After learning the world was leaning towards a modern form of a delivery system, this private company started the transition to becoming public. Prior to listing on the Canadian Securities Exchange in June of 2016, Drone Delivery Corp (CSE:FLT), had an unfamiliar start to the world of a publicly traded entity.
The transition from private company to a public entity started in December 2015, when Asher Resources, traded on the TSX-V as CAN, announced a reverse takeover by Drone Delivery Corp; a move that would change Asher from a mining play to one of technology. Asher announced in January that an amalgamation agreement had been reached with their subsidiary and Drone Delivery that among many conditions had Asher apply to list their common shares on the CSE and delist from the Venture Exchange and upon the closing of that agreement, Asher would rename itself Drone Delivery Canada Corp. Of significance was that 87% of the resulting issuer would be held by former Drone Delivery Canada Inc. shareholders. While the future structure of the company was being worked through, the company announced that another agreement had been established, this time with the City of Vaughan in Ontario. The company was to develop a drone delivery service “in the form of a pilot program”, no pun intended I am sure, for the city’s network of departments. This program will be the first of its kind in Canada and a significant step forward for the company.
Tony Di Benedetto, CEO of Drone Delivery Canada stated, “we will look to develop and build, and when ready and able, implement a fleet of delivery drones within the central business district in the City of Vaughan that will deliver mail, books, and parcels, in a clean, green, environmentally friendly way. We see this happening with regulations in place as early as 2018, if not sooner.”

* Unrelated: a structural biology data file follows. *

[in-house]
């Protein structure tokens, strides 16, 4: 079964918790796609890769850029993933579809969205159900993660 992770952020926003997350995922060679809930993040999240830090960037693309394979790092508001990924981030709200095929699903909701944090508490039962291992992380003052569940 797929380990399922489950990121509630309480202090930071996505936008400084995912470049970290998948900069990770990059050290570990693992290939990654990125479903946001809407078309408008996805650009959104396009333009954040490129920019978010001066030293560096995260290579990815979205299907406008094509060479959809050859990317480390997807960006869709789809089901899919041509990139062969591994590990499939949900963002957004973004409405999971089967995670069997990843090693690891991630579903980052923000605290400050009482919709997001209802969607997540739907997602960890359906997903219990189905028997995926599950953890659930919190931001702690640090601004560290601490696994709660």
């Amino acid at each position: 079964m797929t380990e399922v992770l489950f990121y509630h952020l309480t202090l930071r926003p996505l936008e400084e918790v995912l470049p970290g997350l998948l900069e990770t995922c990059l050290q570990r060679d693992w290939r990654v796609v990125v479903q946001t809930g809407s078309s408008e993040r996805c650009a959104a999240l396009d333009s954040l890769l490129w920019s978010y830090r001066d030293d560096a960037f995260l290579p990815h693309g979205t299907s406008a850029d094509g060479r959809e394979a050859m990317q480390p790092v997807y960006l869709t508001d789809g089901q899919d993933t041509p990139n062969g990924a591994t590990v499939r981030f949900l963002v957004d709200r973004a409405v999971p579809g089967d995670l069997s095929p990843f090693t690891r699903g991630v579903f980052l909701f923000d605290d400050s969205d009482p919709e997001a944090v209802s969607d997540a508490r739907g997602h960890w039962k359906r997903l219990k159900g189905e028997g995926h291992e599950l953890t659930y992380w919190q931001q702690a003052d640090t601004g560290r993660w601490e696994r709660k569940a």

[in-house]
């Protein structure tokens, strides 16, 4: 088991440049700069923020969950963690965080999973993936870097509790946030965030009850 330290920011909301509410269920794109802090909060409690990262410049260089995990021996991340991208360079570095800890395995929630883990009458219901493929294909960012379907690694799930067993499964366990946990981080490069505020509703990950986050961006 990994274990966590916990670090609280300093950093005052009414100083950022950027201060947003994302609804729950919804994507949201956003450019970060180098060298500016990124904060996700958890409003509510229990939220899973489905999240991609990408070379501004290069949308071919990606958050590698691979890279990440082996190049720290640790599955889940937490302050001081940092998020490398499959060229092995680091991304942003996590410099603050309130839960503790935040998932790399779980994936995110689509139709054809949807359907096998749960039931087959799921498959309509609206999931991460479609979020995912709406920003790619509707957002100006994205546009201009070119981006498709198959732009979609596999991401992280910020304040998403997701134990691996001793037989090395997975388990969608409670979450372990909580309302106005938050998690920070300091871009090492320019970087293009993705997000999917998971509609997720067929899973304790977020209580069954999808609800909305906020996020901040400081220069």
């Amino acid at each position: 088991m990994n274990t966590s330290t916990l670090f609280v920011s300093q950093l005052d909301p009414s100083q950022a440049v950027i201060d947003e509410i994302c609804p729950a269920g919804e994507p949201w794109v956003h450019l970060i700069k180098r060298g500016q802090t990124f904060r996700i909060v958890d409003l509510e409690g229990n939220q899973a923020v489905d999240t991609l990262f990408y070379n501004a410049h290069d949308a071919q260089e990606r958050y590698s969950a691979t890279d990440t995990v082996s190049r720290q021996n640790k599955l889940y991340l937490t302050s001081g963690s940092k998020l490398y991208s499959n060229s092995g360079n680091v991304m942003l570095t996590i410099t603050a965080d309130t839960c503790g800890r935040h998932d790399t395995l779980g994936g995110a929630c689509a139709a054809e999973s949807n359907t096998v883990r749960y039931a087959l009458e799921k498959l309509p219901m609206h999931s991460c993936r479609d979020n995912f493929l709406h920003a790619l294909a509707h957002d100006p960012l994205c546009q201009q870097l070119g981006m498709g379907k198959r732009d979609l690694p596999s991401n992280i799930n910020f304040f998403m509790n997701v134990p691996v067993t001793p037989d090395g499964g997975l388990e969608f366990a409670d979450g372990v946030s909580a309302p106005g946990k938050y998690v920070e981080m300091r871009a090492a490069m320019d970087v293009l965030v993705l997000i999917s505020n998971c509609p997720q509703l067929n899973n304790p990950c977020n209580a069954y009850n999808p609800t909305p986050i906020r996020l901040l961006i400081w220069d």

In May, both Asher and Drone’s shareholders “overwhelmingly” approved the forward moves and the efforts contained within the amalgamation agreement from January 2016. That was followed by a June announcement that the amalgamation transaction was completed and the new company Drone Delivery Canada Corp had officially begun. At the time, the common shares of the new company had conditionally been accepted for listing on the CSE, following the usual sorting of red tape. As mentioned previously, Drone Delivery reserved “FLT” as their symbol.
To understand the specifics of what the company provides and how it will gain a foothold in the way customers seek out their products, have a look at what Amazon is doing. It is believed that drone delivery, already in play by Amazon and various other large companies in the U. S. is a disruptive technology, which will create a new market and eventually, for FLT shareholders, disrupt the existing market. Drone deliverable products are believed to provide less expensive, simpler and quicker delivery allowing customers to save and retailers to grow revenue. As evidenced by their progress, the company is developing services for not only retail but corporate needs. The company is the “first to market” in Canada and is confident to follow that with the appropriate government approvals. The network that accompanies the service is protected and private and their navigational logistics include “next generation flight control software” that along with GPS and satellite tracking, provides two-way telemetry.
The software also includes the ability to integrate client systems, including receipt confirmation, real-time tracking, visual delivery confirmation and allows for alerts, route planning with built in logs for maintenance, and scheduling of the same. The ability for the customer to fine tune the software to their specific requirements will lend well to seamless adaptation.
Proof of what the company is trying to achieve came in July when the results of their initial commercial testing were announced. Drone logistics platform 4.0 yielded positive results. It was reported that “both flight times and payload carry exceeded initial expectations”. Dubbing the platform as the “Railway in the Sky”, should emphasize the pioneering impact of the technology and should certainly not be confused with the speed at which products can be delivered.